White Riot, A Riot of My Own


(Downtown Halifax, VE Day, May 8, 1945)

60 years ago today, my hometown of Halifax, Nova Scotia, was the scene of an orgy of intoxication, looting and vandalism as the end of the war in Europe unleashed a torrent of pent-up frustration and anxiety on the streets of this thriving seaport.


(Downtown Halifax, Hollis St. between Blowers and Bishop Streets, May 8, 1945)

When authorities shut down theatres, bars, and liquor stores in hopes of quelling the desire to celebrate, they only made things worse, prompting widescale smash and grabs at said establishments and even a mass storming of the downtown Keith's Brewery which military policemen were powerless to prevent. Much of the mayhem took place within a block of my workplace at The Chronicle Herald.

"In the two days' riot 6,987 cases of beer, 1,225 cases of wine, two cases of alcohol and 55,392 quarts of spirits were looted from Halifax liquor stores and 30,516 quarts of beer from Keith's Brewery. Commission stores subsequently recovered 1,140 quarts of spirits, 10 cases of wine and 81 cases of beer.
In Dartmouth, the Liquor Commission lost 5,256 quarts of beer, 1,692 quarts of wine and 9,816 quarts of liquor, of which 550 bottle were recovered.
Halifax property losses involved 564 firms, with 2,642 pieces of plate and other glass broken and 207 of the firms suffered from looting in some degree . Unofficial figures earlier placed loss and damage at $5,000,000." - The Globe & Mail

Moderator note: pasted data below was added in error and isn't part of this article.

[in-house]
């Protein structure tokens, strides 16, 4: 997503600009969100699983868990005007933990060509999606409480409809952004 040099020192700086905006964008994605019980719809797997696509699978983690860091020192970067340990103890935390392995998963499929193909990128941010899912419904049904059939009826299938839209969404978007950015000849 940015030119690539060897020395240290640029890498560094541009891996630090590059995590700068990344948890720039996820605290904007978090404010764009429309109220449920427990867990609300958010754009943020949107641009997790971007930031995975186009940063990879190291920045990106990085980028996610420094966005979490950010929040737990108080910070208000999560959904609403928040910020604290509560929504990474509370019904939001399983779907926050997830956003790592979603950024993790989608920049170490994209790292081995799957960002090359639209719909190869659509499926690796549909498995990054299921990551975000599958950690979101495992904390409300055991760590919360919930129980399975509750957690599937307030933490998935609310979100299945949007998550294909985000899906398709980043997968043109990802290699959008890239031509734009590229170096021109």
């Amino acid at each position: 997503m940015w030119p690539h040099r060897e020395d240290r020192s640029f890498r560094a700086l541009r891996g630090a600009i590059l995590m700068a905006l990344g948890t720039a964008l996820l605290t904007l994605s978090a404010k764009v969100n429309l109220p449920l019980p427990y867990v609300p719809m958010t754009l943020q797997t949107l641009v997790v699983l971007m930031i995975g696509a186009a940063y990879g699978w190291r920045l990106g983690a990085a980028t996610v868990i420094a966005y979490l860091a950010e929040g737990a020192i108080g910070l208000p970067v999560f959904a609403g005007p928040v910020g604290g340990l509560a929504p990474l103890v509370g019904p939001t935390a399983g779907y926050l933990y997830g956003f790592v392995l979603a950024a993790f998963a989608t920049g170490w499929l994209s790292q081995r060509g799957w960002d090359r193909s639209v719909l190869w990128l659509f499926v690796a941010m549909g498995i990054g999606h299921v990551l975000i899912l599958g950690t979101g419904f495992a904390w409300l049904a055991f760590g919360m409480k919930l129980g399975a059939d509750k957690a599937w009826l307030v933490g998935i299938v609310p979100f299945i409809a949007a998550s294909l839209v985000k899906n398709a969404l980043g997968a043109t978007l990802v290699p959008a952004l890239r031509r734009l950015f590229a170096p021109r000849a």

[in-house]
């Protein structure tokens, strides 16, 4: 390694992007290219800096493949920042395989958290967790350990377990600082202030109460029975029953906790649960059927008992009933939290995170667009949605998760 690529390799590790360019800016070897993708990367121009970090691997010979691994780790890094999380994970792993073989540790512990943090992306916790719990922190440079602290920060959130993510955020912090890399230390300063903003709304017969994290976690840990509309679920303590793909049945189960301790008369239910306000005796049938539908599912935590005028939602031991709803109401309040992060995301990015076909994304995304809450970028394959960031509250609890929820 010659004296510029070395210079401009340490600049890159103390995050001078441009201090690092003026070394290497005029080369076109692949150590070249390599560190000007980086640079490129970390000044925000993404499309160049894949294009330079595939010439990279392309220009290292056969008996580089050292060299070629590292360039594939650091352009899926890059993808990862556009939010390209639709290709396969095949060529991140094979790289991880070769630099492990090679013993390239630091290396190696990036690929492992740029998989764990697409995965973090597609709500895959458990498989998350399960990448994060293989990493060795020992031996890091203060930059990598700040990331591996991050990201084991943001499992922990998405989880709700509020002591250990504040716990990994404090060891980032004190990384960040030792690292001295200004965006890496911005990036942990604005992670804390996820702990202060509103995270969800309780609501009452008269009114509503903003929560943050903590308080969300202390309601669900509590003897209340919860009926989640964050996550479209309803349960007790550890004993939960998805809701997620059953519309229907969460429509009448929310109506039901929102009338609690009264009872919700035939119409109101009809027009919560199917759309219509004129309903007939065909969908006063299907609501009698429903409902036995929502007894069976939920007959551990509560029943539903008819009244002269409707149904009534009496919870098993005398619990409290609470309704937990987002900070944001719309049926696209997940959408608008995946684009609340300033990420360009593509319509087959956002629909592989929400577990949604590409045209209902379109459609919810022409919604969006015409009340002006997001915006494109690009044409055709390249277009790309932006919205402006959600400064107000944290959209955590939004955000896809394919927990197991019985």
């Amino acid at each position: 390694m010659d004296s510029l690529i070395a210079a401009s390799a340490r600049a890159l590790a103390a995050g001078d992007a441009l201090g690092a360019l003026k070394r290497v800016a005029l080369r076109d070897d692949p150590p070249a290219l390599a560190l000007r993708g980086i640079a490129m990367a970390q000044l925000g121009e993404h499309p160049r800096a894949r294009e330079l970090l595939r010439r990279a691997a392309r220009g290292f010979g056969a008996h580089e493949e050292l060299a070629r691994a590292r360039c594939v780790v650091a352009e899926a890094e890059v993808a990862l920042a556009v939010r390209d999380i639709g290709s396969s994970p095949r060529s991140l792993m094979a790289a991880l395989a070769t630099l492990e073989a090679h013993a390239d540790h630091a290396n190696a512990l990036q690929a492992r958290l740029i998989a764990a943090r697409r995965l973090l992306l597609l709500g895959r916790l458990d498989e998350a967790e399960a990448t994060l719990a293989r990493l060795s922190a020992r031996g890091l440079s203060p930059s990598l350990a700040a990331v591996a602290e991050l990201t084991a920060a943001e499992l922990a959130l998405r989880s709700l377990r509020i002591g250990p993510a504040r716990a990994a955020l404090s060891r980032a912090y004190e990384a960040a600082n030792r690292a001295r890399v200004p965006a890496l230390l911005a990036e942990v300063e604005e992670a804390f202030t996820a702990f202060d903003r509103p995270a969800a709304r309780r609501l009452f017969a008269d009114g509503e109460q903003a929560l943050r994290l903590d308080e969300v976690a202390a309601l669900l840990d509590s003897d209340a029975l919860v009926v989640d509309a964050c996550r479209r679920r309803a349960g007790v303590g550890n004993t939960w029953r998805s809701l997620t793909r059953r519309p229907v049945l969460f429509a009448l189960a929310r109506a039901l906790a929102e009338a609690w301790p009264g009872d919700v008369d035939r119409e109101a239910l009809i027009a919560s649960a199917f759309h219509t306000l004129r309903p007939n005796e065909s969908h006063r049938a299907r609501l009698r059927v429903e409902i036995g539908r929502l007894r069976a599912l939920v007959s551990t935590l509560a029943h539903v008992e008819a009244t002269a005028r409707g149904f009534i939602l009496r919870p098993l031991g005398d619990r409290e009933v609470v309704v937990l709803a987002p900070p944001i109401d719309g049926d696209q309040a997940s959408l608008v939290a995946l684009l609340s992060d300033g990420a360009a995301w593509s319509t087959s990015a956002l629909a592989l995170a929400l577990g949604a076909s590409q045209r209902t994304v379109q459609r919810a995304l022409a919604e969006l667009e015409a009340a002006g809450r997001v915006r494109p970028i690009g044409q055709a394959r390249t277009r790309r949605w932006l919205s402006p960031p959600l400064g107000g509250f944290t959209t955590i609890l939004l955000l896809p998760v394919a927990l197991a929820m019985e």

Amazingly, someone had the temerity to grab a home movie camera and record the events of the day, capturing some remarkable footage, in colour no less, which has been posted on the CBC website in the form of a news report from the riot's 40th anniversary in 1985. There's a brief glimpse of the Herald Building as part of the crowd trudges up Sackville Street (likely to make out on Citadel Hill or in the Public Gardens), but most of the footage is shot up the street from the brewery, and from an upper window of what's now known as the Khyber Building, a church-run boys school that is now an indie arts centre that also features local music and drama (and former home to this blogger's old home-away-from-home, Wormwood's Dog and Monkey Cinema).

There were three deaths in the whirl of those three days, two Navy sailors who drank themselves into the hereafter, and one suspcious killing. The Admiral in charge of the port was forced to resign in humiliation, and later became a lawyer in England. Halifax's reputation as a sterling place to drink your face off, however, has not diminished over the years.

2 comments:

Brent McKee said...

Two things. While the authorities blamed the Navy, the Navy was scarcely alone in their involvement - the Admiral who was fired was essentially a scapegoat. The only two places for a sailor to get a beer in Halifax (one was was the wet canteen on base) both ran out. Second, the Navy as a whole was scarcely broken hearted when they heard about what happened. The authorities in Halifax were very restrictive in what they'd allow the sailors to do - at that time it was not a good leave port. When the news reached the ships at sea that "Slackers got it" there wasn't much sorrow.

swac said...

I've read a fair bit about the tense relations between visiting/stationed sailors and the residents of the town, it wasn't pretty. Brent, have you read Stephen Kimber's chronicle of the war years in Halifax, Slackers and Blind Pigs? It's quite detailed about the whole affair.